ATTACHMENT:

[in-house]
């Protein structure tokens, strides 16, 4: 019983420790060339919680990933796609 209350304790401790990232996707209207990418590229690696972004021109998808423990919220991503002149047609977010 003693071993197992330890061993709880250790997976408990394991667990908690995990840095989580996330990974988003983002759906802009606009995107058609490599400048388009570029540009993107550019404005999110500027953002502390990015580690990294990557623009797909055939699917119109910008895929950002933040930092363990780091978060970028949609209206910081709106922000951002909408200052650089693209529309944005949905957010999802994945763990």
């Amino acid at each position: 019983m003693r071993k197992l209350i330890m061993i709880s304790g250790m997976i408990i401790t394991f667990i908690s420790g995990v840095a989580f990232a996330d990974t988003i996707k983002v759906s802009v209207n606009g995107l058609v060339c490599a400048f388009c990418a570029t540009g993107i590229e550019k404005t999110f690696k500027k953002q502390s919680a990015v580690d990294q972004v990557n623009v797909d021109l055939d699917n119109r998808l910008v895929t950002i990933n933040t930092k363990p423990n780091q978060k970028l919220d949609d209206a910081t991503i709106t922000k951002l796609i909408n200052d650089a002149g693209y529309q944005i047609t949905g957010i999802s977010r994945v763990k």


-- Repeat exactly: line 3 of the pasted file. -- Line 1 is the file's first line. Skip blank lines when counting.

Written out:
């Amino acid at each position: 019983m003693r071993k197992l209350i330890m061993i709880s304790g250790m997976i408990i401790t394991f667990i908690s420790g995990v840095a989580f990232a996330d990974t988003i996707k983002v759906s802009v209207n606009g995107l058609v060339c490599a400048f388009c990418a570029t540009g993107i590229e550019k404005t999110f690696k500027k953002q502390s919680a990015v580690d990294q972004v990557n623009v797909d021109l055939d699917n119109r998808l910008v895929t950002i990933n933040t930092k363990p423990n780091q978060k970028l919220d949609d209206a910081t991503i709106t922000k951002l796609i909408n200052d650089a002149g693209y529309q944005i047609t949905g957010i999802s977010r994945v763990k």